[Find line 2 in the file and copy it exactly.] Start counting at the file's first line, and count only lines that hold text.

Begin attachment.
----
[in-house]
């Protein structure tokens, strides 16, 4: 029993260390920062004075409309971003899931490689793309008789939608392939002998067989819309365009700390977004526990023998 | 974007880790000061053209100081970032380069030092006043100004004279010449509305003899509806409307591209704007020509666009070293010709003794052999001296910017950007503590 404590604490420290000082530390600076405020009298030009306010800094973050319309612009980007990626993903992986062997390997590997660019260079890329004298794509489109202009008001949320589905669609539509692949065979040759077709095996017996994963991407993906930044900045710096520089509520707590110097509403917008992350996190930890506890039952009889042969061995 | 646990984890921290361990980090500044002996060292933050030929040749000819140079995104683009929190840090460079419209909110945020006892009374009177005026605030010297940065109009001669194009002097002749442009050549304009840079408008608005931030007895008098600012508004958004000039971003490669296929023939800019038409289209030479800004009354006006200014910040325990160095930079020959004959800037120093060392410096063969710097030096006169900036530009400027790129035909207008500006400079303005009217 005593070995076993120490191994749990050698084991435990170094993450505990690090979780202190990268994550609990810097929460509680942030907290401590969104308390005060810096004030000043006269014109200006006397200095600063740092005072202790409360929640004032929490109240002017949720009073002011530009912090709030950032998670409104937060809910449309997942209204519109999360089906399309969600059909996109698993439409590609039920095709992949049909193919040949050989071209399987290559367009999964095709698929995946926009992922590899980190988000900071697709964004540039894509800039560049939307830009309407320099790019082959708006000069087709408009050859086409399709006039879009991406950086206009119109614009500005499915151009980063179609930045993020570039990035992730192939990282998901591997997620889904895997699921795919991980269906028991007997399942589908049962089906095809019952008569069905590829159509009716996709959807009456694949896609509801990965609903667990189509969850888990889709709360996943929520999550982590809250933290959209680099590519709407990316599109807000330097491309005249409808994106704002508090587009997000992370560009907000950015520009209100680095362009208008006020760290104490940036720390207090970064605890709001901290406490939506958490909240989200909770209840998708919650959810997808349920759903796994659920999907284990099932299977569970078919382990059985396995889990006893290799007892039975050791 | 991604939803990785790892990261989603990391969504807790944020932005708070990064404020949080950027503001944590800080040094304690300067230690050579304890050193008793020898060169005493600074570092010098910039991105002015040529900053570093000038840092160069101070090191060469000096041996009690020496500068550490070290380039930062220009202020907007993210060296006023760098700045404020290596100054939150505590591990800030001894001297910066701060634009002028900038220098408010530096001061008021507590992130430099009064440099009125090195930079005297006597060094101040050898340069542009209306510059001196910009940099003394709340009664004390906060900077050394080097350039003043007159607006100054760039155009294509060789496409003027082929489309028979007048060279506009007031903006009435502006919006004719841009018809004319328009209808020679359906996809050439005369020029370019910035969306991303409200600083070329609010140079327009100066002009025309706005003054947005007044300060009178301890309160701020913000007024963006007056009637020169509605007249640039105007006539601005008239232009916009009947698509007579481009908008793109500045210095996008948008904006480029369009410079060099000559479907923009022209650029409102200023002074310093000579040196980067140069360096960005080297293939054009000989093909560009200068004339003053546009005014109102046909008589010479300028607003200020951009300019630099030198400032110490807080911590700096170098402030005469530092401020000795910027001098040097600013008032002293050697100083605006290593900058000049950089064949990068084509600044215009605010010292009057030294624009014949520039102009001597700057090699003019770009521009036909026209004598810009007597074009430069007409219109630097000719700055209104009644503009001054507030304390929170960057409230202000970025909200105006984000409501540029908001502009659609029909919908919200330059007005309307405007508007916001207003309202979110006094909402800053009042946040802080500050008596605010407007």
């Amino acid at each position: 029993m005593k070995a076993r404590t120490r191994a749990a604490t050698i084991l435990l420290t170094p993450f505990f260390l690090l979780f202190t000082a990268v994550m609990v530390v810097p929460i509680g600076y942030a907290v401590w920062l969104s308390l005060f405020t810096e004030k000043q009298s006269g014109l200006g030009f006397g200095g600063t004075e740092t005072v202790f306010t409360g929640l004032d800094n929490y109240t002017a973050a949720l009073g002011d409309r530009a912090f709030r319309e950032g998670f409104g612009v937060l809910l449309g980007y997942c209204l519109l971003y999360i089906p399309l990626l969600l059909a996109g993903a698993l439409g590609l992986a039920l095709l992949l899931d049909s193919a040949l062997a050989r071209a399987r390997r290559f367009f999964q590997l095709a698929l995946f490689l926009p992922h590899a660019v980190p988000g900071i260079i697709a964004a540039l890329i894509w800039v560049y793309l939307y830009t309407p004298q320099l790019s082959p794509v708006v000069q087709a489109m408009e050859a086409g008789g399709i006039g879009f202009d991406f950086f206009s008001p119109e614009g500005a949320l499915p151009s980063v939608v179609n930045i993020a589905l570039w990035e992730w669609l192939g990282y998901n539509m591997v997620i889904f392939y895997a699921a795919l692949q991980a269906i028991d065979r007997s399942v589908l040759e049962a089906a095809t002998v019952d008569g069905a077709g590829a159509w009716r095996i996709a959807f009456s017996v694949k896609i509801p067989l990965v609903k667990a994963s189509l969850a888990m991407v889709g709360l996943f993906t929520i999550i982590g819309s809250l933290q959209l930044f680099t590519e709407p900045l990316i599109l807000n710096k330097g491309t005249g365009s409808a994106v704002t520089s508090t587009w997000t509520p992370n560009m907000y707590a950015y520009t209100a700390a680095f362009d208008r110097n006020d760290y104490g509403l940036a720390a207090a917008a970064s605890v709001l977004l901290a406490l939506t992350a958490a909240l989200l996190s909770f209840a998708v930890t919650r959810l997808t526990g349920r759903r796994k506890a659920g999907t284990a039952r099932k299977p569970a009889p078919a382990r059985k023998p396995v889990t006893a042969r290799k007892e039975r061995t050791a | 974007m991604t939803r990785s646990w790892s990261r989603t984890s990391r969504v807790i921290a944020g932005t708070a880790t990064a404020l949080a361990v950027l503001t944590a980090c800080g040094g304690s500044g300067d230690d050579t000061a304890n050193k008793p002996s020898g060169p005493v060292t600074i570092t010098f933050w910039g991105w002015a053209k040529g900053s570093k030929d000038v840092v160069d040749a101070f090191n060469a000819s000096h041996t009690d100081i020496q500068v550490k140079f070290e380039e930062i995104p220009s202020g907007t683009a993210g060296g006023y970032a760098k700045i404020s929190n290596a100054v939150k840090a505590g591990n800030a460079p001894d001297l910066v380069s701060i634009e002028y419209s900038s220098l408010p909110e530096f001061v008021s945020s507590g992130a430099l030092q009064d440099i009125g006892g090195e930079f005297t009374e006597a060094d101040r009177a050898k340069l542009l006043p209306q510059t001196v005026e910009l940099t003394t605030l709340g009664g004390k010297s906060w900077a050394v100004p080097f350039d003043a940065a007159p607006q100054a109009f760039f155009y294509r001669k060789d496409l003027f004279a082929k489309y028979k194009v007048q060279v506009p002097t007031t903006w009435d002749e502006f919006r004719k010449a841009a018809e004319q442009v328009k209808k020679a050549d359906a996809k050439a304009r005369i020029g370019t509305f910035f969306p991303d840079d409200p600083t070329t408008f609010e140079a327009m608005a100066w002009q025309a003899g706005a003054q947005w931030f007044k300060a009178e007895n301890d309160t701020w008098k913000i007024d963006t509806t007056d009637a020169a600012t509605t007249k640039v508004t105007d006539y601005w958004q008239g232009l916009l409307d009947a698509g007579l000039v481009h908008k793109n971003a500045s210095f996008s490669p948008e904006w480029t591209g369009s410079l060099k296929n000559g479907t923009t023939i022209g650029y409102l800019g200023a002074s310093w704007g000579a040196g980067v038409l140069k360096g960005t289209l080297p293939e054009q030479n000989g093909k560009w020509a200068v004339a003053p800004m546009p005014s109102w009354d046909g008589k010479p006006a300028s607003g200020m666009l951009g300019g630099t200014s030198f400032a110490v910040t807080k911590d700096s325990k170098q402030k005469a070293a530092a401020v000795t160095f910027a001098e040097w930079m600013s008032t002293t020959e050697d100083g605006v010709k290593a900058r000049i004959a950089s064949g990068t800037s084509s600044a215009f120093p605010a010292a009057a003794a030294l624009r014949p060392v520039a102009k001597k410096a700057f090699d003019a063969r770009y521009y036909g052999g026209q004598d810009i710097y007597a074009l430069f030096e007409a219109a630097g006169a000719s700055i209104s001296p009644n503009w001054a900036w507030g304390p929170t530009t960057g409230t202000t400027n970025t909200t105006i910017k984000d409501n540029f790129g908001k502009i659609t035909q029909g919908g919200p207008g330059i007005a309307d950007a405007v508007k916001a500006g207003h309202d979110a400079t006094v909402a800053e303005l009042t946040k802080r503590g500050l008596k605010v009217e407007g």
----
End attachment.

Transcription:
């Protein structure tokens, strides 16, 4: 029993260390920062004075409309971003899931490689793309008789939608392939002998067989819309365009700390977004526990023998 | 974007880790000061053209100081970032380069030092006043100004004279010449509305003899509806409307591209704007020509666009070293010709003794052999001296910017950007503590 404590604490420290000082530390600076405020009298030009306010800094973050319309612009980007990626993903992986062997390997590997660019260079890329004298794509489109202009008001949320589905669609539509692949065979040759077709095996017996994963991407993906930044900045710096520089509520707590110097509403917008992350996190930890506890039952009889042969061995 | 646990984890921290361990980090500044002996060292933050030929040749000819140079995104683009929190840090460079419209909110945020006892009374009177005026605030010297940065109009001669194009002097002749442009050549304009840079408008608005931030007895008098600012508004958004000039971003490669296929023939800019038409289209030479800004009354006006200014910040325990160095930079020959004959800037120093060392410096063969710097030096006169900036530009400027790129035909207008500006400079303005009217 005593070995076993120490191994749990050698084991435990170094993450505990690090979780202190990268994550609990810097929460509680942030907290401590969104308390005060810096004030000043006269014109200006006397200095600063740092005072202790409360929640004032929490109240002017949720009073002011530009912090709030950032998670409104937060809910449309997942209204519109999360089906399309969600059909996109698993439409590609039920095709992949049909193919040949050989071209399987290559367009999964095709698929995946926009992922590899980190988000900071697709964004540039894509800039560049939307830009309407320099790019082959708006000069087709408009050859086409399709006039879009991406950086206009119109614009500005499915151009980063179609930045993020570039990035992730192939990282998901591997997620889904895997699921795919991980269906028991007997399942589908049962089906095809019952008569069905590829159509009716996709959807009456694949896609509801990965609903667990189509969850888990889709709360996943929520999550982590809250933290959209680099590519709407990316599109807000330097491309005249409808994106704002508090587009997000992370560009907000950015520009209100680095362009208008006020760290104490940036720390207090970064605890709001901290406490939506958490909240989200909770209840998708919650959810997808349920759903796994659920999907284990099932299977569970078919382990059985396995889990006893290799007892039975050791 | 991604939803990785790892990261989603990391969504807790944020932005708070990064404020949080950027503001944590800080040094304690300067230690050579304890050193008793020898060169005493600074570092010098910039991105002015040529900053570093000038840092160069101070090191060469000096041996009690020496500068550490070290380039930062220009202020907007993210060296006023760098700045404020290596100054939150505590591990800030001894001297910066701060634009002028900038220098408010530096001061008021507590992130430099009064440099009125090195930079005297006597060094101040050898340069542009209306510059001196910009940099003394709340009664004390906060900077050394080097350039003043007159607006100054760039155009294509060789496409003027082929489309028979007048060279506009007031903006009435502006919006004719841009018809004319328009209808020679359906996809050439005369020029370019910035969306991303409200600083070329609010140079327009100066002009025309706005003054947005007044300060009178301890309160701020913000007024963006007056009637020169509605007249640039105007006539601005008239232009916009009947698509007579481009908008793109500045210095996008948008904006480029369009410079060099000559479907923009022209650029409102200023002074310093000579040196980067140069360096960005080297293939054009000989093909560009200068004339003053546009005014109102046909008589010479300028607003200020951009300019630099030198400032110490807080911590700096170098402030005469530092401020000795910027001098040097600013008032002293050697100083605006290593900058000049950089064949990068084509600044215009605010010292009057030294624009014949520039102009001597700057090699003019770009521009036909026209004598810009007597074009430069007409219109630097000719700055209104009644503009001054507030304390929170960057409230202000970025909200105006984000409501540029908001502009659609029909919908919200330059007005309307405007508007916001207003309202979110006094909402800053009042946040802080500050008596605010407007």